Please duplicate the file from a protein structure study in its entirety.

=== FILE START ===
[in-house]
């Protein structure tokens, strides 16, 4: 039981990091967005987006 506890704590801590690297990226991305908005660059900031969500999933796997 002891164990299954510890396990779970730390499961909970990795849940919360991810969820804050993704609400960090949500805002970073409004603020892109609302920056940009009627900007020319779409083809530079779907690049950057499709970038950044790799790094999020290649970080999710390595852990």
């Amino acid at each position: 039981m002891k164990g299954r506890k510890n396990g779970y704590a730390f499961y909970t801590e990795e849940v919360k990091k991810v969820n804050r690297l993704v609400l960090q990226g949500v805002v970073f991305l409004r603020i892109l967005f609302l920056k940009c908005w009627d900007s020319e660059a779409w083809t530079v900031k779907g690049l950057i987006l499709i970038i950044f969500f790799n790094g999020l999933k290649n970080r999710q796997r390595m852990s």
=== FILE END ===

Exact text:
[in-house]
């Protein structure tokens, strides 16, 4: 039981990091967005987006 506890704590801590690297990226991305908005660059900031969500999933796997 002891164990299954510890396990779970730390499961909970990795849940919360991810969820804050993704609400960090949500805002970073409004603020892109609302920056940009009627900007020319779409083809530079779907690049950057499709970038950044790799790094999020290649970080999710390595852990």
């Amino acid at each position: 039981m002891k164990g299954r506890k510890n396990g779970y704590a730390f499961y909970t801590e990795e849940v919360k990091k991810v969820n804050r690297l993704v609400l960090q990226g949500v805002v970073f991305l409004r603020i892109l967005f609302l920056k940009c908005w009627d900007s020319e660059a779409w083809t530079v900031k779907g690049l950057i987006l499709i970038i950044f969500f790799n790094g999020l999933k290649n970080r999710q796997r390595m852990s």